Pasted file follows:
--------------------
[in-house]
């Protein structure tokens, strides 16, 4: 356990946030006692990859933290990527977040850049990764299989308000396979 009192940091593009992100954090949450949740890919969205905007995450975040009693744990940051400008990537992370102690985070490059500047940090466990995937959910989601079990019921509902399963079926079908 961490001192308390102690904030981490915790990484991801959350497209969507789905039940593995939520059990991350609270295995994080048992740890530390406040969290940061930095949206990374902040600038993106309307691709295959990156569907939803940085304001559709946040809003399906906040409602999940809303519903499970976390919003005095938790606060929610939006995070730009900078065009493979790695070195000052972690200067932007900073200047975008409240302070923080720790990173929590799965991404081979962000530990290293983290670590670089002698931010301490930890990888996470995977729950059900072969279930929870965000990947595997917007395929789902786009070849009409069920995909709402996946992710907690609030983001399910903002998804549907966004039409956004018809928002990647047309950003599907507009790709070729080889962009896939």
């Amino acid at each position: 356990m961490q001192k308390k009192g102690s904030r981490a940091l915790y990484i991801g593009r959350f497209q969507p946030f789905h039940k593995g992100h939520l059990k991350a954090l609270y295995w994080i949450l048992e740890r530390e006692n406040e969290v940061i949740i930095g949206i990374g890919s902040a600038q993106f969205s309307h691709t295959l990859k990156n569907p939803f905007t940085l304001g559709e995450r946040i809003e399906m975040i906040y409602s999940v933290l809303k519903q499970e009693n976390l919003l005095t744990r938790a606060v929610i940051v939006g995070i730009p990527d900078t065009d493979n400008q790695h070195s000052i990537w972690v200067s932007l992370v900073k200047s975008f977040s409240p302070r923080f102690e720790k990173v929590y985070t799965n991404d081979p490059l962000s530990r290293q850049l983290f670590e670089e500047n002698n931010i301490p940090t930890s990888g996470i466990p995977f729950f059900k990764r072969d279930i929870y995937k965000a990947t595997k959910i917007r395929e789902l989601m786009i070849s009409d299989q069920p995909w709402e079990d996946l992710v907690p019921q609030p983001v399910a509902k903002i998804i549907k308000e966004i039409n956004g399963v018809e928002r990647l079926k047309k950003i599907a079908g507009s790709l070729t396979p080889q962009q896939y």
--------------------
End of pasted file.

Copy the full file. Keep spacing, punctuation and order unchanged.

[in-house]
């Protein structure tokens, strides 16, 4: 356990946030006692990859933290990527977040850049990764299989308000396979 009192940091593009992100954090949450949740890919969205905007995450975040009693744990940051400008990537992370102690985070490059500047940090466990995937959910989601079990019921509902399963079926079908 961490001192308390102690904030981490915790990484991801959350497209969507789905039940593995939520059990991350609270295995994080048992740890530390406040969290940061930095949206990374902040600038993106309307691709295959990156569907939803940085304001559709946040809003399906906040409602999940809303519903499970976390919003005095938790606060929610939006995070730009900078065009493979790695070195000052972690200067932007900073200047975008409240302070923080720790990173929590799965991404081979962000530990290293983290670590670089002698931010301490930890990888996470995977729950059900072969279930929870965000990947595997917007395929789902786009070849009409069920995909709402996946992710907690609030983001399910903002998804549907966004039409956004018809928002990647047309950003599907507009790709070729080889962009896939």
């Amino acid at each position: 356990m961490q001192k308390k009192g102690s904030r981490a940091l915790y990484i991801g593009r959350f497209q969507p946030f789905h039940k593995g992100h939520l059990k991350a954090l609270y295995w994080i949450l048992e740890r530390e006692n406040e969290v940061i949740i930095g949206i990374g890919s902040a600038q993106f969205s309307h691709t295959l990859k990156n569907p939803f905007t940085l304001g559709e995450r946040i809003e399906m975040i906040y409602s999940v933290l809303k519903q499970e009693n976390l919003l005095t744990r938790a606060v929610i940051v939006g995070i730009p990527d900078t065009d493979n400008q790695h070195s000052i990537w972690v200067s932007l992370v900073k200047s975008f977040s409240p302070r923080f102690e720790k990173v929590y985070t799965n991404d081979p490059l962000s530990r290293q850049l983290f670590e670089e500047n002698n931010i301490p940090t930890s990888g996470i466990p995977f729950f059900k990764r072969d279930i929870y995937k965000a990947t595997k959910i917007r395929e789902l989601m786009i070849s009409d299989q069920p995909w709402e079990d996946l992710v907690p019921q609030p983001v399910a509902k903002i998804i549907k308000e966004i039409n956004g399963v018809e928002r990647l079926k047309k950003i599907a079908g507009s790709l070729t396979p080889q962009q896939y």